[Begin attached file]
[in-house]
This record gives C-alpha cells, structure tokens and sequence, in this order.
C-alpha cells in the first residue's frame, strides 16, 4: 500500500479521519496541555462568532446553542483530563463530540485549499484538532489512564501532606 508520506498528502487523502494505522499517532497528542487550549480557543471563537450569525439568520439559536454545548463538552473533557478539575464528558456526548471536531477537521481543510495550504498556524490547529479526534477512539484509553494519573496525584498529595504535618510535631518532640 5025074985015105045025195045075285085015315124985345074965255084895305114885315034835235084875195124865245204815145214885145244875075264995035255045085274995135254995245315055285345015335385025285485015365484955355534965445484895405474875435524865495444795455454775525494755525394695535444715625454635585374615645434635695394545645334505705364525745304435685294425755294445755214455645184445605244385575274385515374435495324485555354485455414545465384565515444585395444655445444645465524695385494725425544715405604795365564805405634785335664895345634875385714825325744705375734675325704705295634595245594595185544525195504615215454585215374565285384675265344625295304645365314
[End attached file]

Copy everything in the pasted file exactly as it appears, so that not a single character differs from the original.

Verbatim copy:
[in-house]
This record gives C-alpha cells, structure tokens and sequence, in this order.
C-alpha cells in the first residue's frame, strides 16, 4: 500500500479521519496541555462568532446553542483530563463530540485549499484538532489512564501532606 508520506498528502487523502494505522499517532497528542487550549480557543471563537450569525439568520439559536454545548463538552473533557478539575464528558456526548471536531477537521481543510495550504498556524490547529479526534477512539484509553494519573496525584498529595504535618510535631518532640 5025074985015105045025195045075285085015315124985345074965255084895305114885315034835235084875195124865245204815145214885145244875075264995035255045085274995135254995245315055285345015335385025285485015365484955355534965445484895405474875435524865495444795455454775525494755525394695535444715625454635585374615645434635695394545645334505705364525745304435685294425755294445755214455645184445605244385575274385515374435495324485555354485455414545465384565515444585395444655445444645465524695385494725425544715405604795365564805405634785335664895345634875385714825325744705375734675325704705295634595245594595185544525195504615215454585215374565285384675265344625295304645365314